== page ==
A familiar position for the Hurricanes, albeit with unfamiliar stakes

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Carolina Hurricanes coach Rod Brind’Amour recaps the loss to Boston and looks ahead to Game 2

Rod Brind’Amour addresses penalties, team chemistry and effort during a talk with the media

Rod Brind’Amour addresses penalties, team chemistry and effort during a talk with the media

Here they are again: frustrated, aggrieved and discounted. While losing for the first time in six playoff games may have been a shock to the Carolina Hurricanes’ system, the position they find themselves in now is not. If anything, it’s all too familiar.

The aftermath of Thursday’s Game 1 loss to the Boston Bruins has a lot in common with the aftermath of last month’s Game 1 loss to the Washington Capitals, with the exception of an extra day off, which gave Rod Brind’Amour something else to grump about.

In both games, the Hurricanes felt they were the better team five-on-five, only to be undone by the opposition’s power play. In both games, they felt like they got the short end of the officiating against a more respected opponent in a hostile environment. In both games, they thought they let a chance to steal a win on the road slip through their fingers.

Start breaking down the details, and the comparison starts to break down, not unexpectedly. From 10,000 feet, it looks pretty much the same.

“We’ve been in this situation before,” said Sebastian Aho, who extended his goal-scoring streak to three games with an early power-play goal. “It’s good we have that experience.”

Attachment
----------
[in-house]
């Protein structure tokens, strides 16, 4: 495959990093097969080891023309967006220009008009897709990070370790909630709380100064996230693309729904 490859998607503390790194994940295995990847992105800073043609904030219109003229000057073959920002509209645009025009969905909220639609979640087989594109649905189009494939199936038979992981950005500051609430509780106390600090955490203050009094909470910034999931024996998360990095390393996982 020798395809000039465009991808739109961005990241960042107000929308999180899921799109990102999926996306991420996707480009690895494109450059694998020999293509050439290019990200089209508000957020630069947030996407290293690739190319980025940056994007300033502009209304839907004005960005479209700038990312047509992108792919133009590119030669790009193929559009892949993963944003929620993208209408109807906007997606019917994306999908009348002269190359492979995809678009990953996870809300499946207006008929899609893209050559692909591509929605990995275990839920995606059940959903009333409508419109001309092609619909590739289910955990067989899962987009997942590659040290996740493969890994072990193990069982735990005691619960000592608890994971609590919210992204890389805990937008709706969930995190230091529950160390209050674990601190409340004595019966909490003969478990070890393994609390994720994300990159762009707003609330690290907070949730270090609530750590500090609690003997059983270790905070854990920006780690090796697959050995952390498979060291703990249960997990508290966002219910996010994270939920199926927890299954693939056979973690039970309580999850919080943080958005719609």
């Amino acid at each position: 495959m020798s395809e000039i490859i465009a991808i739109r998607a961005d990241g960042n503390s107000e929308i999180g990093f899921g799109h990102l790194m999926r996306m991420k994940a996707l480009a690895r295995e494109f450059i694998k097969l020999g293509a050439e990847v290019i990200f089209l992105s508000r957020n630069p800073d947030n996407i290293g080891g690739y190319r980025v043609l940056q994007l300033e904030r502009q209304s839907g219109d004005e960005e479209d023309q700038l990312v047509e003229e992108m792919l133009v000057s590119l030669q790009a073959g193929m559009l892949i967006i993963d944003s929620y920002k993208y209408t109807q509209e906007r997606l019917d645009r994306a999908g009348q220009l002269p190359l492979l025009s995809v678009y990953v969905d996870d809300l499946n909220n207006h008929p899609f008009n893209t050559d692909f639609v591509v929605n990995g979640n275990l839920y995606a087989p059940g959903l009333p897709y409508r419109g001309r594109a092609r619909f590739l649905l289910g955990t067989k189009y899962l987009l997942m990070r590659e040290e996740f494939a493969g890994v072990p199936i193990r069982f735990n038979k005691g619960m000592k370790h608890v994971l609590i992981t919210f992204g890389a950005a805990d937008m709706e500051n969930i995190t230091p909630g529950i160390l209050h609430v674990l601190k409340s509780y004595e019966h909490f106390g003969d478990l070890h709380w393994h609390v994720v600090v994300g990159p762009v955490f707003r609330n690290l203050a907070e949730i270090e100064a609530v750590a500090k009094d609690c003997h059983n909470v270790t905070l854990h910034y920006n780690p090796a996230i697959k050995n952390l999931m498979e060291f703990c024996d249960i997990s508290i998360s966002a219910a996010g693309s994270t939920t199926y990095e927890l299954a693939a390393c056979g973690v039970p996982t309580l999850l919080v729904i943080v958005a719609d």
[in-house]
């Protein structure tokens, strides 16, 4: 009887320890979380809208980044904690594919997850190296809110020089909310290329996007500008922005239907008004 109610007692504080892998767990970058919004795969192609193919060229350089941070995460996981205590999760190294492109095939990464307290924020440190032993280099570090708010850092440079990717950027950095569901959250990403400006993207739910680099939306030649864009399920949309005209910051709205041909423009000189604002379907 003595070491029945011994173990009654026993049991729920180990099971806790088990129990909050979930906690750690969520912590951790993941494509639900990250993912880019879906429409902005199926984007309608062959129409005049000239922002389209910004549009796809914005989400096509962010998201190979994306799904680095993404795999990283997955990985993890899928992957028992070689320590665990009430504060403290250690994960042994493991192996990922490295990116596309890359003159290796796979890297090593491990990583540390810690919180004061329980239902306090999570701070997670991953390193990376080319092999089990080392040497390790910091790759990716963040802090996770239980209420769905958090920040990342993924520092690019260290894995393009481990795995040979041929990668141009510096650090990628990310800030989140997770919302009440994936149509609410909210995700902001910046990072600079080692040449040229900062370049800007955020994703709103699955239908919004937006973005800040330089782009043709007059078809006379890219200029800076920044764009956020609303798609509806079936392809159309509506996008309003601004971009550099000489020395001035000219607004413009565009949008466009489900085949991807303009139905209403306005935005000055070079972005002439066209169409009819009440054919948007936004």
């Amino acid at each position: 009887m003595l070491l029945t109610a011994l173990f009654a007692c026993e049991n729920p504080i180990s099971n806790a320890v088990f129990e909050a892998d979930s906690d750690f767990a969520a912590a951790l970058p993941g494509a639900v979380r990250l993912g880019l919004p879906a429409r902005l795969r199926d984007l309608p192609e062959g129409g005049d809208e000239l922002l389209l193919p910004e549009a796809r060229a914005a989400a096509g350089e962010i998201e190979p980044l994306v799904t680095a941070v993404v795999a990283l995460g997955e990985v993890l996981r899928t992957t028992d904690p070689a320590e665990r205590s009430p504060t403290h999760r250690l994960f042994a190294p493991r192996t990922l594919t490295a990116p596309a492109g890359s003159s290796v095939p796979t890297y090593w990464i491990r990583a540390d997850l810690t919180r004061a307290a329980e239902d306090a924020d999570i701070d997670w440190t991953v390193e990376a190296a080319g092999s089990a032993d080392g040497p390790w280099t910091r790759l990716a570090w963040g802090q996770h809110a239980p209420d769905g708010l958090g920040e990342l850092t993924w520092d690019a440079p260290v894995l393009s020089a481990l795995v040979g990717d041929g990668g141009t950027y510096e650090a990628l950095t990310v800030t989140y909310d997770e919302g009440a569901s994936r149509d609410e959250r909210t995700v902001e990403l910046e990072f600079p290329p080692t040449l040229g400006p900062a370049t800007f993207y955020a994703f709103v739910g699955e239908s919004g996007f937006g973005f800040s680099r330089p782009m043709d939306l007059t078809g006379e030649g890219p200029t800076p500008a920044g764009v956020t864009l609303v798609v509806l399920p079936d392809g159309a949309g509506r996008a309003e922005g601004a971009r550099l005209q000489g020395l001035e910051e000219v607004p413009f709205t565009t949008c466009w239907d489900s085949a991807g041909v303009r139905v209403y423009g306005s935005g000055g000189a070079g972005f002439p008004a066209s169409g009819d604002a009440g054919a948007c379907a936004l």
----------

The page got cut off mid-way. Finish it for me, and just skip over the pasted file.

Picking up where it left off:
Maybe it is. Maybe the Hurricanes have no margin for error in this series, just like the Washington series, which despite their victory still came down to double overtime in Game 7 and could easily have gone either way. People forget that now, because of everything that’s happened since. It wasn’t exactly the invasion of Grenada.

So this game may very well come back to haunt the Hurricanes, just as their overtime loss in Game 2 in Washington could have, their best chance to flip home-ice advantage in that series. Holding a lead, however tenuous, over the Bruins through two periods on the road is an opportunity carelessly squandered – and whatever complaints the Hurricanes still harbor over the officiating, they needlessly put themselves in a position for a few of those calls to be made.

Despite the late flurry of Boston goals that turned a one-goal game into a 5-2 win, the Bruins knew how close that was, how narrowly they escaped thanks to a potent power play that capitalized on the plethora of opportunities it was gifted. Take special teams out of the equation – a familiar refrain from the first round – and there wasn’t much wiggle room for either side.

“They are who we thought they were, as far as their compete level,” Bruins forward Chris Wagner said Friday.

The general theme for the Hurricanes on Friday was putting all of that behind them, easier said then done with two days off and nowhere to go. They’ll practice at the arena on Saturday, but needed the rest Friday, sticking to their established playoff routine at the risk of going stir crazy.

“The schedule is not good for me,” Hurricanes coach Brind’Amour said. “I don’t like sitting around hotels for two days. But again, that’s stuff you can’t control. We’ve got to control what we can control. We can’t control calls or non-calls, we can’t control the schedule. We’ll control what we can control. The bounces, we’ve got to create our own. We’ve got to make our own noise.”

The Hurricanes did that against the Capitals, fruitlessly forcing overtime in Game 2, turning their fans’ noise at home into an insurmountable advantage, suffering through a Game 5 debacle on the road before Brock McGinn sent them into the second round.

They have been here before, even if not with these stakes, if not with an opponent as battle-tested as they are, if not in May. That’s all new. They have work ahead. That part is not.

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